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Childhood deaths drop as women's education rises, study shows

Better education for women helped prevent more than four million children from dying last year, a new study finds.

Researchers looked at censuses and national surveys from 219 countries and found that women of 25 and older have seen their years in education more than double since 1970, according to an article in The Lancet medical journal.

And with women being in education for a longer amount of time, the yearly number of children aged under-five dying fell from 16 million to 7.8 million, the study said.

At least half of the fall in child deaths was because of women being more educated, said the University of Washington researchers, who were led by Emmanuela Gakidou. That means 4.2 million fewer deaths, they said.

We know that direct health interventions, such as immunizations, preventive care and hygiene classes, are crucial to improving health worldwide,” Gakidou told Bloomberg news wire. “What this study shows is that by focusing on education as well, we can increase the impact that we are having on health.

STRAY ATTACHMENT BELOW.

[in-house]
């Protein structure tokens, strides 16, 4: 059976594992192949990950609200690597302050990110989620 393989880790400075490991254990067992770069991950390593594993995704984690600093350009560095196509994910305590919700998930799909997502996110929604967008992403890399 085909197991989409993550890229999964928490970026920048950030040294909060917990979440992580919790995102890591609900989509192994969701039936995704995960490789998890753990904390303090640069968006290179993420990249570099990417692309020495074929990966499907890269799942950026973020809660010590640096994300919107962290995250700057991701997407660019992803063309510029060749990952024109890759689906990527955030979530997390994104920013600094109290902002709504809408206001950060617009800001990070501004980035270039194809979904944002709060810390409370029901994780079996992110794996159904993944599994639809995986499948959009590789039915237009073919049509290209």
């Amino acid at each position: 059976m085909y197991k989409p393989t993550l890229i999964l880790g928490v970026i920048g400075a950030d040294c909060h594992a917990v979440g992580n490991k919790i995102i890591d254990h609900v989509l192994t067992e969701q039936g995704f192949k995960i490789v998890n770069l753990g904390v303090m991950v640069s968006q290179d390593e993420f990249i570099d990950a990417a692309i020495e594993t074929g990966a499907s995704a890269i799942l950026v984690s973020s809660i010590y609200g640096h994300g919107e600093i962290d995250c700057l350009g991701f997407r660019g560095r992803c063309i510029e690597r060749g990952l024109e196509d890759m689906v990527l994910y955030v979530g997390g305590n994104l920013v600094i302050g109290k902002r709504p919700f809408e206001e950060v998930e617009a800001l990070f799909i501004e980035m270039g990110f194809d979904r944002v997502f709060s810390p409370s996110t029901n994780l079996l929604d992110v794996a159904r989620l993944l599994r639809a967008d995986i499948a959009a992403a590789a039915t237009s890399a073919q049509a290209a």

Dr. Christopher Murray, who co-wrote the report, said: “More education helps mothers make better choices in a range of areas - personal hygiene, nutrition, parenting approaches. It also helps them take better care of their own health when pregnant, and, after the child is born, they are able to navigate the expanding array of health services being offered to their families.

For this reason, the researchers believe advances in global health - including vaccines, antibiotics, and medical devices - will be accepted and adopted more quickly by mothers who are better educated.

Educated girls and women are less vulnerable to HIV infection, human trafficking and other forms of exploitation, are more likely to marry later, raise fewer children who are more likely to go to school, and make important contributions to family income.

Education for both women and men in developing countries has improved since 1970, the report found. Women who were 25 or older now get an average seven years in school, which is up from three and a half years, the study found, while men had 8 years of schooling, up from 5 years in 1970.

In some countries, however, women still receive no more than one year of schooling. Those countries include Burkina Faso, Yemen, Niger, Chad, Mali and Afghanistan.

The Bill & Melinda Gates Foundation paid for the research. 

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